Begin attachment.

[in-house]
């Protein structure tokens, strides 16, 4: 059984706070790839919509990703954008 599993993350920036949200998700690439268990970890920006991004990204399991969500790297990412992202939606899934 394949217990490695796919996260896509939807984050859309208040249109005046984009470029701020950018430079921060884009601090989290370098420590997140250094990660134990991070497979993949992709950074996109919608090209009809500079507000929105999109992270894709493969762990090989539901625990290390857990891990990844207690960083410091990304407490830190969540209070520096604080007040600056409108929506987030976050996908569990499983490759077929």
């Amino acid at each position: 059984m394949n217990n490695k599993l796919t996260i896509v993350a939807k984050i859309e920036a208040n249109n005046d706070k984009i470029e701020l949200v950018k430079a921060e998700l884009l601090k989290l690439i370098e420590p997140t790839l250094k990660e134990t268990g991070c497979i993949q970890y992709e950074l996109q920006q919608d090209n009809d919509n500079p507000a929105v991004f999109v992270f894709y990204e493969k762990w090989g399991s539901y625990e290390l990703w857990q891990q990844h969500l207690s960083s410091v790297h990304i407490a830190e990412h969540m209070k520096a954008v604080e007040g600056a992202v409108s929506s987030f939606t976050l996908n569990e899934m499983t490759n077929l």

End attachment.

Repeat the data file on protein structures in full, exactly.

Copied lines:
[in-house]
């Protein structure tokens, strides 16, 4: 059984706070790839919509990703954008 599993993350920036949200998700690439268990970890920006991004990204399991969500790297990412992202939606899934 394949217990490695796919996260896509939807984050859309208040249109005046984009470029701020950018430079921060884009601090989290370098420590997140250094990660134990991070497979993949992709950074996109919608090209009809500079507000929105999109992270894709493969762990090989539901625990290390857990891990990844207690960083410091990304407490830190969540209070520096604080007040600056409108929506987030976050996908569990499983490759077929």
């Amino acid at each position: 059984m394949n217990n490695k599993l796919t996260i896509v993350a939807k984050i859309e920036a208040n249109n005046d706070k984009i470029e701020l949200v950018k430079a921060e998700l884009l601090k989290l690439i370098e420590p997140t790839l250094k990660e134990t268990g991070c497979i993949q970890y992709e950074l996109q920006q919608d090209n009809d919509n500079p507000a929105v991004f999109v992270f894709y990204e493969k762990w090989g399991s539901y625990e290390l990703w857990q891990q990844h969500l207690s960083s410091v790297h990304i407490a830190e990412h969540m209070k520096a954008v604080e007040g600056a992202v409108s929506s987030f939606t976050l996908n569990e899934m499983t490759n077929l």